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Marijuana and gun use leniency proposed

By Claire Salinas
On February 11, 2014

  • In this Dec. 5, 2013 file photo, marijuana matures at the Medicine Man dispensary and grow operation in northeast Denver. Colorado voters still support the state law that legalized recreational marijuana, but most believe it is hurting the image of the state, according to a new poll released Monday, Feb. 10, 2014. The Quinnipiac University Poll found that 51 percent of voters overall believe the measure is bad for the state’s reputation, while 38 percent see it as a net positive. AP Photo/Ed Andrieski

The Louisiana Legislature will be voting on two controversial bills in the upcoming legislative session.  One bill proposes criminal penalties for the possession of marijuana and repeated offenders be significantly decreased.  Another bill proposes that law enforcement officers be allowed to carry firearms into alcoholic beverage outlets.
Despite current national trends, Southeastern's drug policy has actually become more strict over the past year.  
In the summer of 2013 Southeastern's Student Code of Conduct Office altered its drug violations division so that not only regular drugs, but also synthetic drugs and particular drug paraphernalia were included in its drug violation division.  Synthetic marijuana, bath salts, incense and other manufactured drugs joined the list of banned substances on campus, along with hookahs and additional smoking devices, scales, rolling paper and weights.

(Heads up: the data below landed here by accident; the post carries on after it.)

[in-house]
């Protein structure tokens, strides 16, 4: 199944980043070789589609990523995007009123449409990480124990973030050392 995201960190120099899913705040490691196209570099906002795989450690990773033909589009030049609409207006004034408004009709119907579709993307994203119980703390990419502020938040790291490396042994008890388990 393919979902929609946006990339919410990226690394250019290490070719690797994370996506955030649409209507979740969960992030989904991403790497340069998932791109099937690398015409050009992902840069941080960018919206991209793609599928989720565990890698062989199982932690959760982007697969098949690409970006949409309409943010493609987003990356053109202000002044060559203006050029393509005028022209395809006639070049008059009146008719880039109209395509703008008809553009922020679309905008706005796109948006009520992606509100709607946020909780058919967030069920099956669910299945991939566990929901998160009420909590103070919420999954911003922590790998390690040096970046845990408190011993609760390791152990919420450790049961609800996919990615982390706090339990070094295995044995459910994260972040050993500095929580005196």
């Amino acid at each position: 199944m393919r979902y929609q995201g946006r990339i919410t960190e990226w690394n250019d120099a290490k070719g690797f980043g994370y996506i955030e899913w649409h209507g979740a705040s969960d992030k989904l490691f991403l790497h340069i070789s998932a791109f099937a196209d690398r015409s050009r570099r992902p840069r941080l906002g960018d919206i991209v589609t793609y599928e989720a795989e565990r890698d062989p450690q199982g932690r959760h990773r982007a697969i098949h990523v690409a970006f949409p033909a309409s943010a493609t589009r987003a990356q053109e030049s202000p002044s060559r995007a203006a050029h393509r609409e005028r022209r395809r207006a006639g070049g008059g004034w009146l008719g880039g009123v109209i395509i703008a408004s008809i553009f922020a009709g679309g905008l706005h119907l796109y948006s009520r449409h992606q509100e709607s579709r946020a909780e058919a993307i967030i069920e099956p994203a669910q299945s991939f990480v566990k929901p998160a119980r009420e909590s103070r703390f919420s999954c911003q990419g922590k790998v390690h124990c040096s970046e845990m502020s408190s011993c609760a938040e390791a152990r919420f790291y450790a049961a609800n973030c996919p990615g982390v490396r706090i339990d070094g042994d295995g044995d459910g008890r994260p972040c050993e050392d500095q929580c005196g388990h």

Marijuana is now legal in two states, eight states have made the use of the drug for medical purposes legal and other states have varying degrees of tolerance for the drug according to governing.com. With the varying degrees of legalization for the drug in different states, it was only a matter of time before Louisiana faced the question of whether the drug should be legalized within the state.  Although the proposal does not call for the legalization of the drug, it significantly reduces the penalties for possession of the drug as well as for repeated offenders.
Specifically, the current law says on the second offense of possession, the offender will be fined between $250 and $2000, placed in jail for no more than five years or both, and that certain conditions must be met for the offender to be put on probation, including substance abuse treatment and community service.  The proposal says for the second offense the offender should not be fined more than $500, placed in jail for no more than two years or both.
For the third offense the current law says the offender should be fined no more than $5000, imprisoned for no more than 20 years or both. The proposal says the offender should be fined no more than $200, imprisoned for no more than five years or both.
The proposed law would add a fourth offense category, which would punish the offender with a fine of no more than $2000, a prison sentence of no more than eight years, or both.
President of Southeastern's chapter of Young American's for Liberty, Kevin Dupuy, gives his take on the situation.
"Any step toward reducing criminal penalties for personal drug use is a step in the right direction. We believe the health issue of drug use can best be addressed by treating it as the public health issue it is, not as an issue for the criminal justice system," said Dupuy.  "However, even the potential reformed sentences are ludicrously high. If you get caught using marijuana twice, you could still face up to two years in prison."